Recommended by:
            VClib, AaronInSanDiego

            access the courts since they would not be "people" and would not have the constitutional right to sue it seems that the prohibition on regulations that limit freedom of the press would be unenforceable - no one could sue to prevent them.

  •  Necessary viewing for the campaign (2+ / 0-)

    This is the most stunning indictment of the corporation imaginable. This documentary would be indispensible to the fight.

    "I know that you cannot live on hope alone, but without it, life is not worth living." Harvey Milk

    by Sansouci on Fri Dec 09, 2011 at 07:52:31 PM PST

  •  does this get debated in committee? (4+ / 0-)

    would be most excellent to watch the republicans making the corporate personhood argument.
    "some of my best friends are corporations..."

    Who cares what banks may fail in Yonkers. Long as you've got a kiss that conquers.

    by rasbobbo on Fri Dec 09, 2011 at 07:54:09 PM PST

  •  If you think the constitution (2+ / 0-)
    Recommended by:
    Siri, VClib

    guarantees the freedom of speech to people, or anyone, you are mistaken.

    The constitution forbids the federal government from restricting speech.  No matter the source.

    It would be interesting to fight a case against dog barking.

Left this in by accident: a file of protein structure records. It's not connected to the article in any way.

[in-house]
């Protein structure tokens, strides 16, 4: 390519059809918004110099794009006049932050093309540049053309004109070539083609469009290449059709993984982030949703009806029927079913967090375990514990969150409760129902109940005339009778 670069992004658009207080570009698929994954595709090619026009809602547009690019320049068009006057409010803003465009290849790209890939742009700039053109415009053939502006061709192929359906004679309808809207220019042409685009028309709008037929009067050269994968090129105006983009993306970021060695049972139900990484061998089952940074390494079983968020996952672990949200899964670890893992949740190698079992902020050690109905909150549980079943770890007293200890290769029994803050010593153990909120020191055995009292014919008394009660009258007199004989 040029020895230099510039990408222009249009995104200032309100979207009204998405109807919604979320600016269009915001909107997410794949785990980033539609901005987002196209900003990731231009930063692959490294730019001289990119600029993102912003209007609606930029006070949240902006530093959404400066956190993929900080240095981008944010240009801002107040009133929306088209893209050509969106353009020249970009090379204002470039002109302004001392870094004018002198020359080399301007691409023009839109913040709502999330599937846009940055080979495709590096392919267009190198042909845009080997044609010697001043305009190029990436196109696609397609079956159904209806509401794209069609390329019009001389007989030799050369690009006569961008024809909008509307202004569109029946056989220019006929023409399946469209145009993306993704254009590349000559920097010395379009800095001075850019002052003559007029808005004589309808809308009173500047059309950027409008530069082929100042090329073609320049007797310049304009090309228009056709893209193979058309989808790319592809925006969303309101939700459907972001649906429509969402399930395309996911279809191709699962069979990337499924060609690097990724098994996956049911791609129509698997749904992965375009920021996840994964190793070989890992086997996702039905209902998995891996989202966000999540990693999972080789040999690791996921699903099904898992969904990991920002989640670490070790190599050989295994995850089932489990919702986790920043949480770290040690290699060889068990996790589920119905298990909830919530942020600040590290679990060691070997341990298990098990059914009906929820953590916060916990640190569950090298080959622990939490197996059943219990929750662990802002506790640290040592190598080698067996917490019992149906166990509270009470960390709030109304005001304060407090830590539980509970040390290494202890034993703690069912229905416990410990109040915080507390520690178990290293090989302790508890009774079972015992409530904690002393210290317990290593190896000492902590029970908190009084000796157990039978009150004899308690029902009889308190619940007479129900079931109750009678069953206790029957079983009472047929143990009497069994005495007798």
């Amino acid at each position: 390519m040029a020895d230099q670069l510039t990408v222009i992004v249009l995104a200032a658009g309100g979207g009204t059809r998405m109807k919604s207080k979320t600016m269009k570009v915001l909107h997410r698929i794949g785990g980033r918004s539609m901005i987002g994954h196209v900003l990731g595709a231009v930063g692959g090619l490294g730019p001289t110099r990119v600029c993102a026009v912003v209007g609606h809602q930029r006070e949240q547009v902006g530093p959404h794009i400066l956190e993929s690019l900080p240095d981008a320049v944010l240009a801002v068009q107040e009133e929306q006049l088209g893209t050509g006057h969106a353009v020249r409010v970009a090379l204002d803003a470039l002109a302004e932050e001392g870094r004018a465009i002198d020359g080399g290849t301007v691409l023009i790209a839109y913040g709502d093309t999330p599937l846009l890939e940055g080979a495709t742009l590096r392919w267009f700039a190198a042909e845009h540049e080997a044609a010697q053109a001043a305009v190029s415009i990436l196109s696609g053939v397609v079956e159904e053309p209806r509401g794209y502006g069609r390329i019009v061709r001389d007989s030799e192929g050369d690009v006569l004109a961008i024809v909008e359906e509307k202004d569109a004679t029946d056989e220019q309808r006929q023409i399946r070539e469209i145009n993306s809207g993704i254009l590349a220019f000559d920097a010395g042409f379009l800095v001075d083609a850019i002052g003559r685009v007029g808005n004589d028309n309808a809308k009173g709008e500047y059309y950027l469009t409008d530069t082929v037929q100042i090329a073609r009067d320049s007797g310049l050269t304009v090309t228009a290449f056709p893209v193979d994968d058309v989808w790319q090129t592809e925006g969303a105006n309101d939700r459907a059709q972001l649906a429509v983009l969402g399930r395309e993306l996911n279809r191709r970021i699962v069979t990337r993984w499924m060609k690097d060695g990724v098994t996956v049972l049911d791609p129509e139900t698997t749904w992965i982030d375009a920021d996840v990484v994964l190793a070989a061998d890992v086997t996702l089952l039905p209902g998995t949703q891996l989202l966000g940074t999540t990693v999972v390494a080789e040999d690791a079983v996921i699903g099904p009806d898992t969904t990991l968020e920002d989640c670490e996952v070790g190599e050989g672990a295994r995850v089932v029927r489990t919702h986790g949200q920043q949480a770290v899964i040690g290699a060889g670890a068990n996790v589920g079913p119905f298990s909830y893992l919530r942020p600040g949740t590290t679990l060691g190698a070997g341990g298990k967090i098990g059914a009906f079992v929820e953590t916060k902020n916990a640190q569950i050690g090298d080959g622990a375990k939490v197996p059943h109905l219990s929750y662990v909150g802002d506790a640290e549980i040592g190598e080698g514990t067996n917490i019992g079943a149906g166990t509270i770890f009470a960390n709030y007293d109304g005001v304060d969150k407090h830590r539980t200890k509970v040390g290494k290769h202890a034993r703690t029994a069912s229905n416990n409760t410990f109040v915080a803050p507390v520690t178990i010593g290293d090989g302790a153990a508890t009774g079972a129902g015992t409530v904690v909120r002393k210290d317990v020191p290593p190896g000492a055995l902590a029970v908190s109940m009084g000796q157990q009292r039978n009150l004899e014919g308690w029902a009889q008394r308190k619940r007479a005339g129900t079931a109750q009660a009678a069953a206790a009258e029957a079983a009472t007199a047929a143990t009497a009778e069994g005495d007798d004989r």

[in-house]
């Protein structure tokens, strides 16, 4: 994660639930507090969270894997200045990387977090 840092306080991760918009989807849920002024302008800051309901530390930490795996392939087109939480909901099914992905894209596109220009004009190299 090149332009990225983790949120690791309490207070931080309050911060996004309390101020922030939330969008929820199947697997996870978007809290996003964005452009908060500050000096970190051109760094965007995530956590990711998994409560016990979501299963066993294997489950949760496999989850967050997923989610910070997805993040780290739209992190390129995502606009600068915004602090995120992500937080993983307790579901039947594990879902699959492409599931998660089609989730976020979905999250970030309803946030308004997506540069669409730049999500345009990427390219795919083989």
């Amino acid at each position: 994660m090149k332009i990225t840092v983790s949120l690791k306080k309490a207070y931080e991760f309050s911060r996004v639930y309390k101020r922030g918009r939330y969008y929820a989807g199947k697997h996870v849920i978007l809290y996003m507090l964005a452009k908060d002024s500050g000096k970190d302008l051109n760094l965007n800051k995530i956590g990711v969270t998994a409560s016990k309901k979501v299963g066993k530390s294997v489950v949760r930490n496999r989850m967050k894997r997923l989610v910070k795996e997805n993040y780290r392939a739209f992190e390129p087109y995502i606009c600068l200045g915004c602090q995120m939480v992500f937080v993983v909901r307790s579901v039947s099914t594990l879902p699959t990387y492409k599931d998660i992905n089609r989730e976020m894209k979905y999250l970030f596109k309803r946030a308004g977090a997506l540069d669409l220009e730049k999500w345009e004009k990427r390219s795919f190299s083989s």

So if you wan to change the rights, you need to change the constitution to say it can restrict the rights of corporations and other formally organized groups of people.

  •  I've already put my e-signature on the petition. (4+ / 0-)

    It needs to be done.

    Lea: "You're not going to fly into an asteroid field, are you?" Han Solo: "They'd be crazy to follow us, wouldn't they?"

    by Kimball Cross on Fri Dec 09, 2011 at 08:13:30 PM PST

  •  Freedom of speech is not a right granted (3+ / 0-)
    Recommended by:
    Siri, Quequeg, johnny wurster

    to natural persons under the Constitution, so this would be meaningless, as much as I love Bernie.

    No one is granted freedom of speech in the Constitution - it bars the government from restricting speech,

    So "natural persons" or not, it doesn't even enter into the equation.

    What you actually want is to give the federal government rights to restrict speech in certain areas.

    •  The amendment gives the government (3+ / 0-)

      the right to regulate campaign contributions and expenditures during elections so it does essentially restrict the speech (money) in that area.

      ‘‘SECTION 3. Such corporate and other private enti-
        ties shall be prohibited from making contributions or ex-
        penditures in any election of any candidate for public of-
        fice or the vote upon any ballot measure submitted to the
        people.
        ‘‘SECTION 4. Congress and the States shall have the
        power to regulate and set limits on all election contribu-
        tions and expenditures, including a candidate’s own  
        spending, and to authorize the establishment of political
        committees to receive, spend, and publicly disclose the
        sources of those contributions and expenditures.’’.

      48forEastAfrica - Donate to Oxfam "Compassion is the radicalism of our time." ~ Tenzin Gyatso, 14th Dalai Lama -7.88, -6.21

      by Siri on Fri Dec 09, 2011 at 08:37:34 PM PST